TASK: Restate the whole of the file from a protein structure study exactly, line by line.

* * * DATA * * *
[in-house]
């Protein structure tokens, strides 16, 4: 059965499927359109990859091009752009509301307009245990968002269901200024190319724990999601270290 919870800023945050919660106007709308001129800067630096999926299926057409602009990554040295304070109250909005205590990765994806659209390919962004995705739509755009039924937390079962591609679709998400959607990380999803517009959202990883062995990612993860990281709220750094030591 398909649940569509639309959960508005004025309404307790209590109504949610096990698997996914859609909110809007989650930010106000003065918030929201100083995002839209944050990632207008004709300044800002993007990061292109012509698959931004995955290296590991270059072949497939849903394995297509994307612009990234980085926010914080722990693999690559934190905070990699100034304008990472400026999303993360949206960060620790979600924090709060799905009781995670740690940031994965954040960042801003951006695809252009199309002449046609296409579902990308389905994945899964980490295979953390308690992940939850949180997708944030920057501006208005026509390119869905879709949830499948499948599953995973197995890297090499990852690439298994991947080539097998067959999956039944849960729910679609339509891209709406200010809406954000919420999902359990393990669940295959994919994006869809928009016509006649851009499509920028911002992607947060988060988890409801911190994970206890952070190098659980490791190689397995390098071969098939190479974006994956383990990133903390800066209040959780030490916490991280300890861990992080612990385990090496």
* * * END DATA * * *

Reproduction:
[in-house]
């Protein structure tokens, strides 16, 4: 059965499927359109990859091009752009509301307009245990968002269901200024190319724990999601270290 919870800023945050919660106007709308001129800067630096999926299926057409602009990554040295304070109250909005205590990765994806659209390919962004995705739509755009039924937390079962591609679709998400959607990380999803517009959202990883062995990612993860990281709220750094030591 398909649940569509639309959960508005004025309404307790209590109504949610096990698997996914859609909110809007989650930010106000003065918030929201100083995002839209944050990632207008004709300044800002993007990061292109012509698959931004995955290296590991270059072949497939849903394995297509994307612009990234980085926010914080722990693999690559934190905070990699100034304008990472400026999303993360949206960060620790979600924090709060799905009781995670740690940031994965954040960042801003951006695809252009199309002449046609296409579902990308389905994945899964980490295979953390308690992940939850949180997708944030920057501006208005026509390119869905879709949830499948499948599953995973197995890297090499990852690439298994991947080539097998067959999956039944849960729910679609339509891209709406200010809406954000919420999902359990393990669940295959994919994006869809928009016509006649851009499509920028911002992607947060988060988890409801911190994970206890952070190098659980490791190689397995390098071969098939190479974006994956383990990133903390800066209040959780030490916490991280300890861990992080612990385990090496």